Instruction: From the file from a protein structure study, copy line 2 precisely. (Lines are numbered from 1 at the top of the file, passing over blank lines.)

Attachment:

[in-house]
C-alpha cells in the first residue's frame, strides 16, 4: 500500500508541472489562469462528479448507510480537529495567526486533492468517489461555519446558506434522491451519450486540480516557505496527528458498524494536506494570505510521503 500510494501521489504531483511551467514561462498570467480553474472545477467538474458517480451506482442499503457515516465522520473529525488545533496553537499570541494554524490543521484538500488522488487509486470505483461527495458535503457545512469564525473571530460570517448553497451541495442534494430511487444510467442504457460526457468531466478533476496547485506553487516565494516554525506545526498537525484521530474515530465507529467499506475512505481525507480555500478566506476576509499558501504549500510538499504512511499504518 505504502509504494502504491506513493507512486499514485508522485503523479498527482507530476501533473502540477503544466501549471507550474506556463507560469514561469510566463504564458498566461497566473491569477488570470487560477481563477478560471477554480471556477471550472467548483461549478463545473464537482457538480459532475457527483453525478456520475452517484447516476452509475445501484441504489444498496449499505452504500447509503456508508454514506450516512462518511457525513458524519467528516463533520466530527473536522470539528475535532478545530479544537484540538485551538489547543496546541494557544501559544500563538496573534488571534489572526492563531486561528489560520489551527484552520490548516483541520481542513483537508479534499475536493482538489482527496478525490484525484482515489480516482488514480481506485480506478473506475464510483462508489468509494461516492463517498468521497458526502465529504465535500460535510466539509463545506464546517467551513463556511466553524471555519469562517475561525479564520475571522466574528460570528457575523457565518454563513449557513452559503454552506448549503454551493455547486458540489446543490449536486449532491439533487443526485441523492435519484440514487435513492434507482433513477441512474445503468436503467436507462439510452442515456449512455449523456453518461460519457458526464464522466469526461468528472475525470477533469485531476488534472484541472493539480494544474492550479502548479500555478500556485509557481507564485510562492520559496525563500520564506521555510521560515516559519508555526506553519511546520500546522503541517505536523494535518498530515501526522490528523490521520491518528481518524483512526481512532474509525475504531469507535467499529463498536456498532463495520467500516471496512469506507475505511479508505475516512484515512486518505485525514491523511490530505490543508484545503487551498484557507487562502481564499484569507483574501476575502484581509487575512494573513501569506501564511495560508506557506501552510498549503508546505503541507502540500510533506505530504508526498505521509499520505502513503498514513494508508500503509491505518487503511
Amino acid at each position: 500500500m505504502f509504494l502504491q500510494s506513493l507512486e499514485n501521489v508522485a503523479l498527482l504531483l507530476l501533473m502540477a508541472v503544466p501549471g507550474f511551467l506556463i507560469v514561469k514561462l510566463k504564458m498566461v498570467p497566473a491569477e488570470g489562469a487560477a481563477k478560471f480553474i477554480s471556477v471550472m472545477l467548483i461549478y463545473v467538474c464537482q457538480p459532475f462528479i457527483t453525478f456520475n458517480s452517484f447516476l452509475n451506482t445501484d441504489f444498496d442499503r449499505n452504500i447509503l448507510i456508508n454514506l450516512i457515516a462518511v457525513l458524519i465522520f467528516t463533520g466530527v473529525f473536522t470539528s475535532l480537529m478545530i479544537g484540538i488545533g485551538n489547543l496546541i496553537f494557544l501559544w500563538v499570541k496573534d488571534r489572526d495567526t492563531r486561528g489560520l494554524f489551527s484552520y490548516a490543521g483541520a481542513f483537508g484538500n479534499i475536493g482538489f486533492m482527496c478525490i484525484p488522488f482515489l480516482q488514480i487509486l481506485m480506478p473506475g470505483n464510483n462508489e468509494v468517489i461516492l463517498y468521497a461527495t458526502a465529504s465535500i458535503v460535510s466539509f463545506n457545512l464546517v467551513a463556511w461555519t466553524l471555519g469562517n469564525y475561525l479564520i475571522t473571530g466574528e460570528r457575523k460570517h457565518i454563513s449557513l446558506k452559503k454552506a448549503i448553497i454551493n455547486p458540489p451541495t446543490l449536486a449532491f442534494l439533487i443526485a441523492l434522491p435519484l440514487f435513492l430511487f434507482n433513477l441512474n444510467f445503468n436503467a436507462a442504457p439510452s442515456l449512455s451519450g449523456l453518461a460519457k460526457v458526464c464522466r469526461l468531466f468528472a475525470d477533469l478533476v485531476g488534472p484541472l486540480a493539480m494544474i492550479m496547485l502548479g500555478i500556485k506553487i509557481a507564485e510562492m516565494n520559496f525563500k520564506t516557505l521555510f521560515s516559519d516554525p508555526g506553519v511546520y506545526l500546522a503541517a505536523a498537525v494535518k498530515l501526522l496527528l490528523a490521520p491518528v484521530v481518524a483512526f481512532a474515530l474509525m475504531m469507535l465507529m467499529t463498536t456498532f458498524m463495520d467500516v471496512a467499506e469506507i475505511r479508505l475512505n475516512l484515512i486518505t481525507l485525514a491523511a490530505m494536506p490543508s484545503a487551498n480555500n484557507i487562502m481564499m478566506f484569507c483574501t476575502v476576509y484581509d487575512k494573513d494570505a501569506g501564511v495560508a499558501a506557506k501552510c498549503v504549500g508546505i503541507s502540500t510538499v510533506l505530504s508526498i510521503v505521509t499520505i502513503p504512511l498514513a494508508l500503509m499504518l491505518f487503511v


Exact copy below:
C-alpha cells in the first residue's frame, strides 16, 4: 500500500508541472489562469462528479448507510480537529495567526486533492468517489461555519446558506434522491451519450486540480516557505496527528458498524494536506494570505510521503 500510494501521489504531483511551467514561462498570467480553474472545477467538474458517480451506482442499503457515516465522520473529525488545533496553537499570541494554524490543521484538500488522488487509486470505483461527495458535503457545512469564525473571530460570517448553497451541495442534494430511487444510467442504457460526457468531466478533476496547485506553487516565494516554525506545526498537525484521530474515530465507529467499506475512505481525507480555500478566506476576509499558501504549500510538499504512511499504518 505504502509504494502504491506513493507512486499514485508522485503523479498527482507530476501533473502540477503544466501549471507550474506556463507560469514561469510566463504564458498566461497566473491569477488570470487560477481563477478560471477554480471556477471550472467548483461549478463545473464537482457538480459532475457527483453525478456520475452517484447516476452509475445501484441504489444498496449499505452504500447509503456508508454514506450516512462518511457525513458524519467528516463533520466530527473536522470539528475535532478545530479544537484540538485551538489547543496546541494557544501559544500563538496573534488571534489572526492563531486561528489560520489551527484552520490548516483541520481542513483537508479534499475536493482538489482527496478525490484525484482515489480516482488514480481506485480506478473506475464510483462508489468509494461516492463517498468521497458526502465529504465535500460535510466539509463545506464546517467551513463556511466553524471555519469562517475561525479564520475571522466574528460570528457575523457565518454563513449557513452559503454552506448549503454551493455547486458540489446543490449536486449532491439533487443526485441523492435519484440514487435513492434507482433513477441512474445503468436503467436507462439510452442515456449512455449523456453518461460519457458526464464522466469526461468528472475525470477533469485531476488534472484541472493539480494544474492550479502548479500555478500556485509557481507564485510562492520559496525563500520564506521555510521560515516559519508555526506553519511546520500546522503541517505536523494535518498530515501526522490528523490521520491518528481518524483512526481512532474509525475504531469507535467499529463498536456498532463495520467500516471496512469506507475505511479508505475516512484515512486518505485525514491523511490530505490543508484545503487551498484557507487562502481564499484569507483574501476575502484581509487575512494573513501569506501564511495560508506557506501552510498549503508546505503541507502540500510533506505530504508526498505521509499520505502513503498514513494508508500503509491505518487503511